Managing waste has historically been a responsibility of local governments.  But with initiatives such as organics disposal bans, “the fiscal constraints and limited mandates of local governments means that, acting alone, they cannot achieve the scale of food waste reductions required… other orders of government must be involved with policies that shift Canada towards a more resource efficient food system” (National Zero Waste Council, 2017, p. 4).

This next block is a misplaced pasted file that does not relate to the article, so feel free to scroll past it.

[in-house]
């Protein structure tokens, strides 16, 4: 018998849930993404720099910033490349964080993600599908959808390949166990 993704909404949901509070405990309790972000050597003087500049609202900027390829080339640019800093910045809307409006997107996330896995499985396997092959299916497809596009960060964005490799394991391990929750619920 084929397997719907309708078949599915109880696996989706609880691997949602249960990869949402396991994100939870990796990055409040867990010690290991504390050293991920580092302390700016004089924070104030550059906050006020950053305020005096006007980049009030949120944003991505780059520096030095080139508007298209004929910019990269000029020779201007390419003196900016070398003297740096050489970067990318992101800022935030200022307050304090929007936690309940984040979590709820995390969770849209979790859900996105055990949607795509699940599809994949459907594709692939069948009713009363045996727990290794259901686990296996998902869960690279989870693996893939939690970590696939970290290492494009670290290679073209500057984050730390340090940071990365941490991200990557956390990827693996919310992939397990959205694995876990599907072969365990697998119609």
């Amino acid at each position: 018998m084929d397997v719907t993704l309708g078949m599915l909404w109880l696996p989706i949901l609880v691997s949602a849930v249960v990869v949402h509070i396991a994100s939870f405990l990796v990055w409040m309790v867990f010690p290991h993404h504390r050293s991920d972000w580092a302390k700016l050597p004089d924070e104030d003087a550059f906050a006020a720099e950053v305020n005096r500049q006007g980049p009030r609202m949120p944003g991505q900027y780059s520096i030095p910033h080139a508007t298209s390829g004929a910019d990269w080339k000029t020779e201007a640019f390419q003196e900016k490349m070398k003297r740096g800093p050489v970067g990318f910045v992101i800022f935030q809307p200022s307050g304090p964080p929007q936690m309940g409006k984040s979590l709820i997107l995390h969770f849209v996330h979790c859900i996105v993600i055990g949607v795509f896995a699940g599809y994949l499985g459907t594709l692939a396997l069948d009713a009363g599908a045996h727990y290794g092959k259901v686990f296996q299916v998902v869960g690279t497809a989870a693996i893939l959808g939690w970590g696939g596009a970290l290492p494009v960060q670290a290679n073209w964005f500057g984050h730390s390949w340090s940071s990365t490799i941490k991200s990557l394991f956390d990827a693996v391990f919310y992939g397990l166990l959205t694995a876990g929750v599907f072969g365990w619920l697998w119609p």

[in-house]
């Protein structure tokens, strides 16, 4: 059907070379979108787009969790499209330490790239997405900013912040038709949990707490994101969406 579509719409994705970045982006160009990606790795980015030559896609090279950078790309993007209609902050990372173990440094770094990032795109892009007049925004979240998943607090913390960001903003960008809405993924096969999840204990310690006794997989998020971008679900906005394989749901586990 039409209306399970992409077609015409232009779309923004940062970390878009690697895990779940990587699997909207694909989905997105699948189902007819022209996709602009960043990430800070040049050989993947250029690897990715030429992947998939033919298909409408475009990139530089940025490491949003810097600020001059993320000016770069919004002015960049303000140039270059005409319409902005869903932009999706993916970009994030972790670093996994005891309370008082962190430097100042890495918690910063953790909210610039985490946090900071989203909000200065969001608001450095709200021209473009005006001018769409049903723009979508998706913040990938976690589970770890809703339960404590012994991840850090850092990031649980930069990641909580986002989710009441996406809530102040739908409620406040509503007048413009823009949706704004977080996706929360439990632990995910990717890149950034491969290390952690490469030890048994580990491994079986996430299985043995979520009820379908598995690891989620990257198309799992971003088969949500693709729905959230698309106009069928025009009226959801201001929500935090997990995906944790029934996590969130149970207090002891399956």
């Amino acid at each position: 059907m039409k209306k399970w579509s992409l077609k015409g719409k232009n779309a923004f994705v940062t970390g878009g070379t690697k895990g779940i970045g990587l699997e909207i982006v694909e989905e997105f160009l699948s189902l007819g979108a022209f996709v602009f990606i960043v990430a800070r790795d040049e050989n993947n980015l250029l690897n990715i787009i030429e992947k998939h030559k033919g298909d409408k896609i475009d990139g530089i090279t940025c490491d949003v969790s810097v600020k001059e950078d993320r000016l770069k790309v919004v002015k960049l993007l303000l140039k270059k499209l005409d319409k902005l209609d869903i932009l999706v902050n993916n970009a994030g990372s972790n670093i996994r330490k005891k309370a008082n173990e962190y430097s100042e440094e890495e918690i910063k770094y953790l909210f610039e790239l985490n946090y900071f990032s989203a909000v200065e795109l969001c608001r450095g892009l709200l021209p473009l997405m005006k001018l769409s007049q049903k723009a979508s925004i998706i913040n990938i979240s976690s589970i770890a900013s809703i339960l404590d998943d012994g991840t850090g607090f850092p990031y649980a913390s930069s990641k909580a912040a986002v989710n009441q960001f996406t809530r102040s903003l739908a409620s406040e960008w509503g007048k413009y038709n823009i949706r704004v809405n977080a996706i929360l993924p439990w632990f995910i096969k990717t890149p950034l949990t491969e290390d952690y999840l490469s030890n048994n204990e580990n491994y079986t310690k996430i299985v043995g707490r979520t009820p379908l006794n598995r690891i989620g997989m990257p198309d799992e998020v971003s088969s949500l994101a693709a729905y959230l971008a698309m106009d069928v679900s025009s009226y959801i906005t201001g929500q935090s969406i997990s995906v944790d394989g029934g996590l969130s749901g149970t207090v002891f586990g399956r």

In 1989, the Council of Ministers of the Environment (CCME) created a national target for waste diversion.  Each province had the goal of diverting 50 per cent of their municipal solid waste (MSW) by 2000, yet only one province achieved the national target: Nova Scotia. Nova Scotia diverted more than 320,689 tonnes from disposal sites in 2000 and decreased their disposal rate from 743 kg/person/year in 1990 to 401 kg/person/year in 2010 (Wagner & Arnold, 2006; Province of Nova Scotia, 2011). Key to its success was Nova Scotia’s dedicated Solid Waste Management Strategy; the first of its kind in Canada. As part of the Strategy, Nova Scotia passed a ban on organics entering landfills in June 1997 (implemented in November 1998), which built on previous legislation in June 1996 that banned leaf and yard waste, becoming the first jurisdiction in Canada to implement a province-wide food waste ban. More specifically, Schedule “B” of the SWRM Regulations, made under Section 102 of the Environment Act (1994-95) mandates that, “compostable organic material” is a designated material “banned from destruction or disposal in landfills, incinerators and thermal treatment facilities” (n.p). As a result of the ban and other initiatives, Nova Scotia’s composting rate is almost 200 per cent higher than the Canadian average. 100 per cent of Nova Scotia’s residents have access to recyclable curbside collection programmes, and 90 per cent have access to organic curbside pick up programs (Province of Nova Scotia, 2015).  Those municipalities that do not have curbside pickup programmes in place, largely due to their size and remote location, are required to implement extensive backyard composting programs.  Fifty three of 55 municipalities offer centralized composting to the business sector (Wagner & Arnold, 2008). Many disposal sites  that did not meet environment performance requirements have been closed and new composting facilities opened. Residential organic waste diversion programmes are primarily  payed for through municipal taxes, while the ICI sector often pays themselves to divert their waste. Although there is some imprecision in the analysis, the net costs of the ban are lower than the gross costs and their are employment and environmental benefits.  The ban has not successfully eliminated all organic waste from landfill (1/4 of waste is still organic), and the lack of attention paid to waste prevention is part of the reason why, but their program design remains the most successful provincial model in Canada.